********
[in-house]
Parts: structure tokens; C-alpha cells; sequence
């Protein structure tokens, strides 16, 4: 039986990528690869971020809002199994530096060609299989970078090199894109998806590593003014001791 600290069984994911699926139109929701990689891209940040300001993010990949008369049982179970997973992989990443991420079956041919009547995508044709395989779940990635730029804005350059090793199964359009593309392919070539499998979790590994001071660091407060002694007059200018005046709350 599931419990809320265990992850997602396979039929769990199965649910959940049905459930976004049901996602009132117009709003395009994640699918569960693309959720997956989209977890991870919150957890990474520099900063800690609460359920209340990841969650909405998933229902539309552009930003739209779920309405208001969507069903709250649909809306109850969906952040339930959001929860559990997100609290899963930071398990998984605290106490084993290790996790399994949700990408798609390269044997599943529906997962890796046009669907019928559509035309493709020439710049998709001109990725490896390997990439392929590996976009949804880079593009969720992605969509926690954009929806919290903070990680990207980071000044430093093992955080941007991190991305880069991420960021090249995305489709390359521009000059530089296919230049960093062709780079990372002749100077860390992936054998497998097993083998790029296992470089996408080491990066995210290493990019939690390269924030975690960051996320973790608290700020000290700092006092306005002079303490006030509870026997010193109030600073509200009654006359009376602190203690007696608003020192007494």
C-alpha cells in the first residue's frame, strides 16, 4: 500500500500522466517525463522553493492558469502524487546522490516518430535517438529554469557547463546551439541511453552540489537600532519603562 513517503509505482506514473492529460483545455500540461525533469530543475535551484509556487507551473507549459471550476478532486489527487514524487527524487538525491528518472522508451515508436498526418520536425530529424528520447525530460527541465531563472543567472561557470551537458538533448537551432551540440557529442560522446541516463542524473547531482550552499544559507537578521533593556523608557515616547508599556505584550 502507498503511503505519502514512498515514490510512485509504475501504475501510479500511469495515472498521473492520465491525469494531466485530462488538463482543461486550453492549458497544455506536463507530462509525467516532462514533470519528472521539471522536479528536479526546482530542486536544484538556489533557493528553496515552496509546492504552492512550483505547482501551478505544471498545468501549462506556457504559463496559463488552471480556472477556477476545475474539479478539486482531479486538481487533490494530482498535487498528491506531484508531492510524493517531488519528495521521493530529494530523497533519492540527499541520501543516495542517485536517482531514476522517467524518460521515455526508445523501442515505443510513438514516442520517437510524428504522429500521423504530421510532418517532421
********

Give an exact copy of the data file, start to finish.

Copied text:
[in-house]
Parts: structure tokens; C-alpha cells; sequence
């Protein structure tokens, strides 16, 4: 039986990528690869971020809002199994530096060609299989970078090199894109998806590593003014001791 600290069984994911699926139109929701990689891209940040300001993010990949008369049982179970997973992989990443991420079956041919009547995508044709395989779940990635730029804005350059090793199964359009593309392919070539499998979790590994001071660091407060002694007059200018005046709350 599931419990809320265990992850997602396979039929769990199965649910959940049905459930976004049901996602009132117009709003395009994640699918569960693309959720997956989209977890991870919150957890990474520099900063800690609460359920209340990841969650909405998933229902539309552009930003739209779920309405208001969507069903709250649909809306109850969906952040339930959001929860559990997100609290899963930071398990998984605290106490084993290790996790399994949700990408798609390269044997599943529906997962890796046009669907019928559509035309493709020439710049998709001109990725490896390997990439392929590996976009949804880079593009969720992605969509926690954009929806919290903070990680990207980071000044430093093992955080941007991190991305880069991420960021090249995305489709390359521009000059530089296919230049960093062709780079990372002749100077860390992936054998497998097993083998790029296992470089996408080491990066995210290493990019939690390269924030975690960051996320973790608290700020000290700092006092306005002079303490006030509870026997010193109030600073509200009654006359009376602190203690007696608003020192007494």
C-alpha cells in the first residue's frame, strides 16, 4: 500500500500522466517525463522553493492558469502524487546522490516518430535517438529554469557547463546551439541511453552540489537600532519603562 513517503509505482506514473492529460483545455500540461525533469530543475535551484509556487507551473507549459471550476478532486489527487514524487527524487538525491528518472522508451515508436498526418520536425530529424528520447525530460527541465531563472543567472561557470551537458538533448537551432551540440557529442560522446541516463542524473547531482550552499544559507537578521533593556523608557515616547508599556505584550 502507498503511503505519502514512498515514490510512485509504475501504475501510479500511469495515472498521473492520465491525469494531466485530462488538463482543461486550453492549458497544455506536463507530462509525467516532462514533470519528472521539471522536479528536479526546482530542486536544484538556489533557493528553496515552496509546492504552492512550483505547482501551478505544471498545468501549462506556457504559463496559463488552471480556472477556477476545475474539479478539486482531479486538481487533490494530482498535487498528491506531484508531492510524493517531488519528495521521493530529494530523497533519492540527499541520501543516495542517485536517482531514476522517467524518460521515455526508445523501442515505443510513438514516442520517437510524428504522429500521423504530421510532418517532421